This post title came to me just like that, so I went with it. Clearly not the best way to use the word 'bevy', since it means "a large group of animals, especially quail". Shrug. Who am I to argue with my thought bubbles. After all, they have been mostly right in my life. This is my year end grouping of thoughts, in case you were wondering.
I'd like to start with gratitude. Always that. Being able to make art for a living is something that is just a dream for many. It is a privilege for me. Truly. I was lucky enough to receive 8 portrait commissions this year, sold some personal work, and acquired a gallery in Denver, Colorado, Saks Galleries. Please visit if you are in the area. Wow, my best year in a long time.
The thread of my personal work continues, working with the figure in the environment. That's the basic theme. With each piece, I throw something new into the equation, be it a new tool, a new color, or a new substrate. This year, I started working on copper, something I've always been curious about and finally began experimenting with. I wrote about it here. Although my work has its natural flow, changing a few key elements like that is enough for me to go deeper, and not rely on habitual marks as rote. I can't change my art handwriting (nor would I want to) but the opportunity to discover new territory is endlessly fascinating to me. And it doesn't require screaming in public, like bungee jumping would do. I make sure no microphones are on while I paint. It would be worrisome to a few.
As per my usual, my art is closely tied with my life. I am often asked why I paint women. And now, children. Yes, they are usually female. First off, that is my viewpoint. I am female. It is not uncommon for artists to work from their own perspectives. It can get dangerous- as far as the market goes- if the personal perspective isolates the viewer. There has to be some common ground. I know of no other way to work, quite frankly. The fact remains that I am directly involved on several levels. My hand makes the mark. That's one reason. Number two, I seem to be 'working out' a number of personal history issues. I don't have a concrete list of what they are at all. In fact, I don't even want to know. It simply seems important to release, to reveal. Number three, the 'social statement' reason is that I strongly feel that women have been sold short. We are often portrayed as bodies only. Beautiful, objectified ones, especially in figurative art. Blank faces with no purpose than to look pretty. The direct gaze, as well as allowing whatever emotion or energetic mark to live within that portrayal of beauty is my hope in overcoming the one-dimensional viewpoint. My hope. I can only try.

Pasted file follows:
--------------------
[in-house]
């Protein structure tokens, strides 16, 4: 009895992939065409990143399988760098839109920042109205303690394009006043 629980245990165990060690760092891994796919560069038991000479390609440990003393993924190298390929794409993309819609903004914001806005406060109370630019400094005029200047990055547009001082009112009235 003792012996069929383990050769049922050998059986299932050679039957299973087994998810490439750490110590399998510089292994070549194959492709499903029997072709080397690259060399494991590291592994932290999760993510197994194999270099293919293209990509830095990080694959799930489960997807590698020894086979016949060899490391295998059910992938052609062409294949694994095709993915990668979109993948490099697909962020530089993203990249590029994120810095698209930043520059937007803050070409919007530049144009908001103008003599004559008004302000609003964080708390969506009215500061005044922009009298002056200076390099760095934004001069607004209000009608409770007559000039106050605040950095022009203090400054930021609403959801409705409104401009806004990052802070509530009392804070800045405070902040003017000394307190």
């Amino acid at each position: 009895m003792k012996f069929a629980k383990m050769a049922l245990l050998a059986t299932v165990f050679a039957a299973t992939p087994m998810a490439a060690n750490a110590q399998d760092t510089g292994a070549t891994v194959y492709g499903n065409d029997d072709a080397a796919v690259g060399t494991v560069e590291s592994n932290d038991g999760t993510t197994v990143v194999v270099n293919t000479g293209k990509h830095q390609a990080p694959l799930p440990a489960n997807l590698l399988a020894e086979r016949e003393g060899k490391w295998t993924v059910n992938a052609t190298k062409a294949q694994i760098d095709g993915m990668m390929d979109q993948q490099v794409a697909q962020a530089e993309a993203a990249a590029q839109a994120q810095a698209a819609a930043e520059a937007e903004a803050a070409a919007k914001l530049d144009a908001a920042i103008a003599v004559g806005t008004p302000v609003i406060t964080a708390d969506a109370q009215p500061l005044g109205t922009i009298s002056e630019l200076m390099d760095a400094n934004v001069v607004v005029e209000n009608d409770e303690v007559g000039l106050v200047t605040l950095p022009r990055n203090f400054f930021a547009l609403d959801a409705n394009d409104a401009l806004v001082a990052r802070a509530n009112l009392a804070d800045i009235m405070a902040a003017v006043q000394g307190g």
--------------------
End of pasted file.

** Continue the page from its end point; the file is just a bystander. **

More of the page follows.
Juggling my day to day is always a challenge, especially in recent years. All I want to do is paint, but there's life stuff to take care of. So, I struggle with that one a lot. Also, the older I get the less logical I become. Laugh, go on. I am amazed when I look through my old business records and notice how detailed I was with record keeping, bookkeeping, the like. This year, I am bound and determined to gather my left brain back some, and charge it up. It starts this month. I need to revamp my website, and deal with all kinds of number crunching, taxes, college prep for my son heading out this fall...We all have this kind of thing as artists. I'm sure many of you can relate.
Up ahead (this will count as resolutions) I want to stop more often. I'd like to take the time to truly be grateful, more. From my family, my friends, even my flipped out cats. My Subaru. It's a little tank! Plows through snowstorms way down low and safely. The studio. My haven and unmatched place to create. Where would I do all this if not for that space?
I want to stop complaining. About all kinds of things, issues, politics, and people. We all have our places of struggle, of worry, of battle. Who am I to say anything to that? When I learn to stop more, I'd like to send out waves of compassion, instead of judgement. It just takes a little more effort on my part, just a little.
I have good intentions of doing more drawing again. Like these little cups. Simple things I can set up and just draw. It brings me back, drawing does, in ways that painting can't. The stillpoint. I need that daily more than my coffee even. (Ok, maybe not more than coffee.. ) I get so tired of talking, tired of having to be 'out there' as an artist, (as a person sometimes) but if I don't, who will do it?
So, bless you all. Thank you for reading my rambling words, my obsessive bevy of quails here. Please stay tuned for more down the pike.
I leave this post with one my of quiet teacups that sold this year.
May your year be filled with peace, more often than not.